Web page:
Council listed nine Limerick buildings as dangerous structures


NINE buildings in Limerick were listed as ‘dangerous’ at the end of last year when there were 58 derelict structures in the city centre, some in serious disrepair.

That’s according to the focusing on the problem of dangerous buildings in Limerick City and the issues associated with falling masonry and the risk of collapse.

Documents released to the online news site under Freedom of Information legislation by Limerick City and County Council include details from the register of dangerous structures as well as correspondence from their engineers regarding the action taken to make the structures safe.

The local authority identifies problem structures and issues orders for engineering studies to be carried out on them, and then use powers to compel the owner to carry out emergency remedial work.

The most dangerous building is on Lower Hartstonge Street in the city – identified in the documents as being an “immediate danger” by engineers.

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A council engineering report last September stated that the upper structures of the building were “in an extremely dangerous condition”.

“Internal rafters bracing the structure have clearly failed and this has caused the upper portion of the external wall to bulge outwards. The stability of upper portion of the external wall is now extremely questionable,” the report warned.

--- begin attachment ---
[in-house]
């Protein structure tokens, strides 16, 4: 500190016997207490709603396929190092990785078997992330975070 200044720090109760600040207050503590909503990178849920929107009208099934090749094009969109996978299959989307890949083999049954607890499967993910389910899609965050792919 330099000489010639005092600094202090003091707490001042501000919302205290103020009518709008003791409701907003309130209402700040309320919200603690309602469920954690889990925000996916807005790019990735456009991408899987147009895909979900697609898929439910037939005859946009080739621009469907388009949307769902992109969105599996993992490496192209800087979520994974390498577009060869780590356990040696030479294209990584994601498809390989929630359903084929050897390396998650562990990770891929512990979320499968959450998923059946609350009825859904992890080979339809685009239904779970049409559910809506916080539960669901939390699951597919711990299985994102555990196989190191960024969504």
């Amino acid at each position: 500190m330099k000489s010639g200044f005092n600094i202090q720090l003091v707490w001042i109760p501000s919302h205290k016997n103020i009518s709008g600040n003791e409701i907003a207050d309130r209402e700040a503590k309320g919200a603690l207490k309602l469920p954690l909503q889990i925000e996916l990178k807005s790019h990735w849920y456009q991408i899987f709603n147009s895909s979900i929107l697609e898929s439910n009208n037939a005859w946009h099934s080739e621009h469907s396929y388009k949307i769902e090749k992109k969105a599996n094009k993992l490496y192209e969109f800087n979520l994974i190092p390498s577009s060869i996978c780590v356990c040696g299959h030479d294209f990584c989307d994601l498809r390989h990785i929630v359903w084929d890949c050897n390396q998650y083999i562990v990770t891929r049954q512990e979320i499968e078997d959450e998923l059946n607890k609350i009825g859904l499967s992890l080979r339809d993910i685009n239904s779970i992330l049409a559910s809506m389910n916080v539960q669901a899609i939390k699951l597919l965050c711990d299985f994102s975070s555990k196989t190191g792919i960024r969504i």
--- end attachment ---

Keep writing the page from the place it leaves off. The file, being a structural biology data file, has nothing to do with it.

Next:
“Horizontal movement of the upper part of the external wall has caused the roof parapet upstand to deviate inwards posing a risk to any occupants within the terraced structure.

“This property in its current condition represents a clear health and safety risk to users of the adjacent footpath and roadway,” the report concludes.

There are also problem buildings in other areas of the county, and the documents show that the council engaged with property owners to solve the issues rapidly in the city centre area.

Documents show that there were 17 dangerous buildings listed by the council in 2019 – all of which were marked ‘case closed’ by year’s end. In 2020, 14 dangerous buildings were listed, one of which was still not dealt with by the end of that year.

Last year, there were nine dangerous buildings listed, with four of those buildings still not having been dealt with at the end of December.